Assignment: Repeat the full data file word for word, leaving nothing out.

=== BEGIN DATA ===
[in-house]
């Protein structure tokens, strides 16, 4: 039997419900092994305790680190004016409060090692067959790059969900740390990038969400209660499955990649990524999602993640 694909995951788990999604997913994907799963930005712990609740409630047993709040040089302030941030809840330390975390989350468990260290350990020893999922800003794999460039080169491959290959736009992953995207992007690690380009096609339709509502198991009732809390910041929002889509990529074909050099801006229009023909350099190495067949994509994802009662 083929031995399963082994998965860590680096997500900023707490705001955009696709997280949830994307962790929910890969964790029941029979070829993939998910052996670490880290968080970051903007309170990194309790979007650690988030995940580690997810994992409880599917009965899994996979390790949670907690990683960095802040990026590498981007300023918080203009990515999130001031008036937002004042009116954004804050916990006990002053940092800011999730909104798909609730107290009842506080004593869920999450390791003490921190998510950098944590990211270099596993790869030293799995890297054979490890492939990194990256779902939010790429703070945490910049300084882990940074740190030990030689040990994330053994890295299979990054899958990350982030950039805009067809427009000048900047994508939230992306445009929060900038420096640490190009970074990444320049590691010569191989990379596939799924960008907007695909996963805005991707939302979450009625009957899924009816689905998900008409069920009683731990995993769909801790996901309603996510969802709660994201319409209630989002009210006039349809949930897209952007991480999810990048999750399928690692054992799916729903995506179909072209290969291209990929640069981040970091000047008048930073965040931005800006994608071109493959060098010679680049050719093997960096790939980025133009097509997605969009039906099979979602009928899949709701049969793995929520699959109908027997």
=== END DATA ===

[in-house]
């Protein structure tokens, strides 16, 4: 039997419900092994305790680190004016409060090692067959790059969900740390990038969400209660499955990649990524999602993640 694909995951788990999604997913994907799963930005712990609740409630047993709040040089302030941030809840330390975390989350468990260290350990020893999922800003794999460039080169491959290959736009992953995207992007690690380009096609339709509502198991009732809390910041929002889509990529074909050099801006229009023909350099190495067949994509994802009662 083929031995399963082994998965860590680096997500900023707490705001955009696709997280949830994307962790929910890969964790029941029979070829993939998910052996670490880290968080970051903007309170990194309790979007650690988030995940580690997810994992409880599917009965899994996979390790949670907690990683960095802040990026590498981007300023918080203009990515999130001031008036937002004042009116954004804050916990006990002053940092800011999730909104798909609730107290009842506080004593869920999450390791003490921190998510950098944590990211270099596993790869030293799995890297054979490890492939990194990256779902939010790429703070945490910049300084882990940074740190030990030689040990994330053994890295299979990054899958990350982030950039805009067809427009000048900047994508939230992306445009929060900038420096640490190009970074990444320049590691010569191989990379596939799924960008907007695909996963805005991707939302979450009625009957899924009816689905998900008409069920009683731990995993769909801790996901309603996510969802709660994201319409209630989002009210006039349809949930897209952007991480999810990048999750399928690692054992799916729903995506179909072209290969291209990929640069981040970091000047008048930073965040931005800006994608071109493959060098010679680049050719093997960096790939980025133009097509997605969009039906099979979602009928899949709701049969793995929520699959109908027997």